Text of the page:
Tour de Norfolk (and Lincolnshire) day 11

Discussion in 'UK and Europe' started by Richard Bates, Aug 30, 2003.

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  1. Day eleven: Day ride from Repps to Lowestoft via Great Yarmouth.

    The couple of pints the night before didn't hold us back, and after fitting the pedals to my Peugeot
    racer we set off through Martham then along the coast road south. Not marked on my ten year old OS
    map was the wind farm at West Somerton. Such pretty things they are: almost silent.

    Hemsby was a saddle adjustment stop (I needed to move my saddle forward on its rails) and then on
    through Caister-on-Sea to the north end of Great Yarmouth. The wind seemed to blowing exactly south
    and the 2 miles along the sea front was amazingly fast but effortless.

    Twice during this tour I have cycled over bridges which seemed to cross nothing: I assume they are
    relics of railway lines that are no more. The bridge on Jellicoe Road into Gt Yarmouth even has
    houses built across the archways!

    The town doesn't seem to wake up until 1000: We had arrived there at about quarter to nine, finding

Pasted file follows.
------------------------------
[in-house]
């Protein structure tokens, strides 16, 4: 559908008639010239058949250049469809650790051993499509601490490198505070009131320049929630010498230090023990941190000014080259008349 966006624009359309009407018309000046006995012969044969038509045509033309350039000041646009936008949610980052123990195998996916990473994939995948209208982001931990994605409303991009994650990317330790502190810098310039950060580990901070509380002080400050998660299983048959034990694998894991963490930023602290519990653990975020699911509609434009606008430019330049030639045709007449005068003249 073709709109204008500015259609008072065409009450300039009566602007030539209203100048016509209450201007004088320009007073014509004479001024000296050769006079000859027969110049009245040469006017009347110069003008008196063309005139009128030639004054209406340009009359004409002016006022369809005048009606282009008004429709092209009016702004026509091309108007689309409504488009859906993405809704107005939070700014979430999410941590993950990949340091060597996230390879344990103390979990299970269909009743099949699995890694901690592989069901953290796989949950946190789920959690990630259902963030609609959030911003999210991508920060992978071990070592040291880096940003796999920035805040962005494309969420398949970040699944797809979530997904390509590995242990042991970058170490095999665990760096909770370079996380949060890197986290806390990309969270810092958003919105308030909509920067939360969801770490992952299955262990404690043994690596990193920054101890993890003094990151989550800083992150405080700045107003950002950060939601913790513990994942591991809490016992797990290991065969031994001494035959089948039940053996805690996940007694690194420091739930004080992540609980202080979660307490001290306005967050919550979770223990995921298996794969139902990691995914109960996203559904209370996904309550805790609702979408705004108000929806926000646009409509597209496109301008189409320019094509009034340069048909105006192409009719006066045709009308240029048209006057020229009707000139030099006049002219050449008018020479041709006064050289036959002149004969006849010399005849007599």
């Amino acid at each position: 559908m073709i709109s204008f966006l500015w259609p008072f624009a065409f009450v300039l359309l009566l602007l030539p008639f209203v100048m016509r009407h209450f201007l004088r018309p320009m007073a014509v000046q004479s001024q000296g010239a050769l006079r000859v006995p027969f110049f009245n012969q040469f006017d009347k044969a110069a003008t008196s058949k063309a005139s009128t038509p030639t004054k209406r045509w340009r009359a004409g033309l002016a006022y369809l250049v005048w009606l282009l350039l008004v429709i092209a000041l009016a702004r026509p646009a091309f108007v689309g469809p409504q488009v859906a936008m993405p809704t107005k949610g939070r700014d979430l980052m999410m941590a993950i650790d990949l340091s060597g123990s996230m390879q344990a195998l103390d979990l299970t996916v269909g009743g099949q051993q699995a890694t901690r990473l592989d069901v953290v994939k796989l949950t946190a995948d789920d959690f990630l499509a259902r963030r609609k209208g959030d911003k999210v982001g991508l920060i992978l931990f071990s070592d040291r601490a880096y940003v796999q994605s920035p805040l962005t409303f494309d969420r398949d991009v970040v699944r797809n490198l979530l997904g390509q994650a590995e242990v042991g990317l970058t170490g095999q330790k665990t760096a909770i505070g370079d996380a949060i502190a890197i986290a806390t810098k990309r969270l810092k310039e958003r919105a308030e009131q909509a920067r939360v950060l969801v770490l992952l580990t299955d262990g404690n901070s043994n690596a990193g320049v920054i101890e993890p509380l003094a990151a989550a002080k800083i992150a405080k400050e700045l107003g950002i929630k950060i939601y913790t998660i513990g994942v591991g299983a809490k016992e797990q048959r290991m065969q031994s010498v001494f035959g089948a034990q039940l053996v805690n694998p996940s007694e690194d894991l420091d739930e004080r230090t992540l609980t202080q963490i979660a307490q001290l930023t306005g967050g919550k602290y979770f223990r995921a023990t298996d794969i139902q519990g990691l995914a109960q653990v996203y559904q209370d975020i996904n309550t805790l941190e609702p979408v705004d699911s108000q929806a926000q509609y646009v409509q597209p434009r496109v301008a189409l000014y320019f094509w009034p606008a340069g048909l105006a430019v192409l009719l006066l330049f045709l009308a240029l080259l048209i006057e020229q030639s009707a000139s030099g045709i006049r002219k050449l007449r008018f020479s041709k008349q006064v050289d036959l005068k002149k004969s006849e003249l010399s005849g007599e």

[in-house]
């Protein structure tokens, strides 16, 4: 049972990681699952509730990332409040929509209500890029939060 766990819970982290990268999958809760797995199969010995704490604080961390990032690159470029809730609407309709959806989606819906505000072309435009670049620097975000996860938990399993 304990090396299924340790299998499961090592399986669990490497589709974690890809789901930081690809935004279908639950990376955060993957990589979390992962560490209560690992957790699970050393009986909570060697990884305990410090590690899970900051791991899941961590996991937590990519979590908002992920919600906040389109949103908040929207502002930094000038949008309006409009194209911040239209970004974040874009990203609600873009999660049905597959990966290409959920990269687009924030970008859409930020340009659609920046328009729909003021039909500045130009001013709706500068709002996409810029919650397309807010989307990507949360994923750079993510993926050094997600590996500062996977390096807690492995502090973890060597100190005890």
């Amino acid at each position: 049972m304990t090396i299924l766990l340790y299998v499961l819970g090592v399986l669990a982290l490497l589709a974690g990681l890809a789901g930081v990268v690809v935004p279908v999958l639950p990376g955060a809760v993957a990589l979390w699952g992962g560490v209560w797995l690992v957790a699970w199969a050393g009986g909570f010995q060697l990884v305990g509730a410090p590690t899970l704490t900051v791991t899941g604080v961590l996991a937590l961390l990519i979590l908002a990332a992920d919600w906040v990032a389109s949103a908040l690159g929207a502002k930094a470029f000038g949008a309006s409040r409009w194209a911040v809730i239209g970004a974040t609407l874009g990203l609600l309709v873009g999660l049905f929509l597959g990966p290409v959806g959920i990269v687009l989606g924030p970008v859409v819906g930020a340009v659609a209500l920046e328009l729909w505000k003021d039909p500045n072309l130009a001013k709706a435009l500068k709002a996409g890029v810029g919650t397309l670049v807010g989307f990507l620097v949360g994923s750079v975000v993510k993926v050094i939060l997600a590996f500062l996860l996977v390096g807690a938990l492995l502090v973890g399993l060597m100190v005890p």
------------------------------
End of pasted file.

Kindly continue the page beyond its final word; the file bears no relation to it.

only one place open for breakfast. It was a hotel on the sea front, and the former home to a wax
    works museum. There was a chance to take some cheesy photos of each other with the Britannia Pier
    and Jim Davidson poster as a back drop. The gaps between adjacent planks on this pier are just
    sufficient to swallow up a 20mm tyre which, after the surprise, reminded me of cycling through
    Amsterdam and the multitude of tram tracks.

    We had a game of crazy golf before departing across the River Yare.

    I cannot really describe the ride into Lowestoft other than to say that once again my out of date
    map failed to show the new business park. Simon and I navigated mostly by village name, trying to
    keep roughly parallel to the A road, and it worked. Lowestoft was reached on the power of a cooked
    breakfast and one Maxim energy gel sachet!

    The trip back proved that wind farms are generally placed in windy areas. Thankfully, around the
    corner, we were shielded from the wind whilst eating freshly picked blackberries.

    We arrived back at the campsite and lay down, watching our self-generated heat haze. The kind
    gentleman in an adjacent tent who had now departed had left a third of a bottle of wine for us.A
    long hot shower revived me enough to put the kettle on.

    Food for the evening was from a local pub in Ludham, just next door to Potter Heigham.

    And then zzzzz.

    Love and legache from Rich x

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